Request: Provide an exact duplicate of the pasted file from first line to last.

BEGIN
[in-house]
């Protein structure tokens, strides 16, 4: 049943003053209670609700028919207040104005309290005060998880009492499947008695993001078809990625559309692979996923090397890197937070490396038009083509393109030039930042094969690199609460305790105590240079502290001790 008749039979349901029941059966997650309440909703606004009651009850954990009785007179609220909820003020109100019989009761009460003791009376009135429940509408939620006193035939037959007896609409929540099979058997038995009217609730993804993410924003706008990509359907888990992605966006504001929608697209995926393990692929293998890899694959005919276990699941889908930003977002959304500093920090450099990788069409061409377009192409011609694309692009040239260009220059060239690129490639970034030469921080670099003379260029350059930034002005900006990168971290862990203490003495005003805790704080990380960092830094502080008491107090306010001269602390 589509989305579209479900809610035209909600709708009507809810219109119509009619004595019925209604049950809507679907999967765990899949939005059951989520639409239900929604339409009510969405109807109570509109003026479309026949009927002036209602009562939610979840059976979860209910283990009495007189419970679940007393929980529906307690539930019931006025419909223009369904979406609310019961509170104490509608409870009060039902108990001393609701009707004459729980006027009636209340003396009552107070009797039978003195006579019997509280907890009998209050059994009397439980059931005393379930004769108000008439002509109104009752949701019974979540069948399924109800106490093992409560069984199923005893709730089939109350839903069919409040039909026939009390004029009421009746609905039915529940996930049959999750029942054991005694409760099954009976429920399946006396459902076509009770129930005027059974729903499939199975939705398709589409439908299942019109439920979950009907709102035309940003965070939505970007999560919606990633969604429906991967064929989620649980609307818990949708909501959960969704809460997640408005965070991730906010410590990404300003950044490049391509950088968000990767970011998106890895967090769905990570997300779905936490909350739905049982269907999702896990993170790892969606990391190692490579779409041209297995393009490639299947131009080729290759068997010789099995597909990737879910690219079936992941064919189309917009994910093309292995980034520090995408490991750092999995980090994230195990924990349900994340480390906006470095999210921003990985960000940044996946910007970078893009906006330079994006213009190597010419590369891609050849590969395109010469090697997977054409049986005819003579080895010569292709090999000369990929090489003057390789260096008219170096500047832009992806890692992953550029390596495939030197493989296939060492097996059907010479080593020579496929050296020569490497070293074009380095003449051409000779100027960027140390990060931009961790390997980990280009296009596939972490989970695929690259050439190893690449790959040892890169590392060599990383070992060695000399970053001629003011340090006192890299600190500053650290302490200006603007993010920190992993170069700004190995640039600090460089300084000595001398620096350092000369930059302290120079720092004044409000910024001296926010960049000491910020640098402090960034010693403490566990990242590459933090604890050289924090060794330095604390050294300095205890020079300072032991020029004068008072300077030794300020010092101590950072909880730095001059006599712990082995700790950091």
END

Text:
[in-house]
């Protein structure tokens, strides 16, 4: 049943003053209670609700028919207040104005309290005060998880009492499947008695993001078809990625559309692979996923090397890197937070490396038009083509393109030039930042094969690199609460305790105590240079502290001790 008749039979349901029941059966997650309440909703606004009651009850954990009785007179609220909820003020109100019989009761009460003791009376009135429940509408939620006193035939037959007896609409929540099979058997038995009217609730993804993410924003706008990509359907888990992605966006504001929608697209995926393990692929293998890899694959005919276990699941889908930003977002959304500093920090450099990788069409061409377009192409011609694309692009040239260009220059060239690129490639970034030469921080670099003379260029350059930034002005900006990168971290862990203490003495005003805790704080990380960092830094502080008491107090306010001269602390 589509989305579209479900809610035209909600709708009507809810219109119509009619004595019925209604049950809507679907999967765990899949939005059951989520639409239900929604339409009510969405109807109570509109003026479309026949009927002036209602009562939610979840059976979860209910283990009495007189419970679940007393929980529906307690539930019931006025419909223009369904979406609310019961509170104490509608409870009060039902108990001393609701009707004459729980006027009636209340003396009552107070009797039978003195006579019997509280907890009998209050059994009397439980059931005393379930004769108000008439002509109104009752949701019974979540069948399924109800106490093992409560069984199923005893709730089939109350839903069919409040039909026939009390004029009421009746609905039915529940996930049959999750029942054991005694409760099954009976429920399946006396459902076509009770129930005027059974729903499939199975939705398709589409439908299942019109439920979950009907709102035309940003965070939505970007999560919606990633969604429906991967064929989620649980609307818990949708909501959960969704809460997640408005965070991730906010410590990404300003950044490049391509950088968000990767970011998106890895967090769905990570997300779905936490909350739905049982269907999702896990993170790892969606990391190692490579779409041209297995393009490639299947131009080729290759068997010789099995597909990737879910690219079936992941064919189309917009994910093309292995980034520090995408490991750092999995980090994230195990924990349900994340480390906006470095999210921003990985960000940044996946910007970078893009906006330079994006213009190597010419590369891609050849590969395109010469090697997977054409049986005819003579080895010569292709090999000369990929090489003057390789260096008219170096500047832009992806890692992953550029390596495939030197493989296939060492097996059907010479080593020579496929050296020569490497070293074009380095003449051409000779100027960027140390990060931009961790390997980990280009296009596939972490989970695929690259050439190893690449790959040892890169590392060599990383070992060695000399970053001629003011340090006192890299600190500053650290302490200006603007993010920190992993170069700004190995640039600090460089300084000595001398620096350092000369930059302290120079720092004044409000910024001296926010960049000491910020640098402090960034010693403490566990990242590459933090604890050289924090060794330095604390050294300095205890020079300072032991020029004068008072300077030794300020010092101590950072909880730095001059006599712990082995700790950091």